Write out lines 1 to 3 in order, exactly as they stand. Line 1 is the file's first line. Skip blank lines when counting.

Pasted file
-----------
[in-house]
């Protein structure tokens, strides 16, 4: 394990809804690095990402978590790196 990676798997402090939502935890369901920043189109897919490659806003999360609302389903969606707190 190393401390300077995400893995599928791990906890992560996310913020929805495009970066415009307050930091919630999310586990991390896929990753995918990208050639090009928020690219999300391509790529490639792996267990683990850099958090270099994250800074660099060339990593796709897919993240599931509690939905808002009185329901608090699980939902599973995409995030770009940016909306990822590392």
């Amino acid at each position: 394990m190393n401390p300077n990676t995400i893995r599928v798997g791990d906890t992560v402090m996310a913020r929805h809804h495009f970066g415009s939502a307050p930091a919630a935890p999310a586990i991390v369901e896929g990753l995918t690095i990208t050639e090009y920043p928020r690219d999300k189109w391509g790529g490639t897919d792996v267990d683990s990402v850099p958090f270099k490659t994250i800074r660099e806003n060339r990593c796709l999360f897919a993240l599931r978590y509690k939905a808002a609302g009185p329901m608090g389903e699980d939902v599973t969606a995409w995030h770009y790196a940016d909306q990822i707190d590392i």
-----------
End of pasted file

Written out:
[in-house]
């Protein structure tokens, strides 16, 4: 394990809804690095990402978590790196 990676798997402090939502935890369901920043189109897919490659806003999360609302389903969606707190 190393401390300077995400893995599928791990906890992560996310913020929805495009970066415009307050930091919630999310586990991390896929990753995918990208050639090009928020690219999300391509790529490639792996267990683990850099958090270099994250800074660099060339990593796709897919993240599931509690939905808002009185329901608090699980939902599973995409995030770009940016909306990822590392």
């Amino acid at each position: 394990m190393n401390p300077n990676t995400i893995r599928v798997g791990d906890t992560v402090m996310a913020r929805h809804h495009f970066g415009s939502a307050p930091a919630a935890p999310a586990i991390v369901e896929g990753l995918t690095i990208t050639e090009y920043p928020r690219d999300k189109w391509g790529g490639t897919d792996v267990d683990s990402v850099p958090f270099k490659t994250i800074r660099e806003n060339r990593c796709l999360f897919a993240l599931r978590y509690k939905a808002a609302g009185p329901m608090g389903e699980d939902v599973t969606a995409w995030h770009y790196a940016d909306q990822i707190d590392i």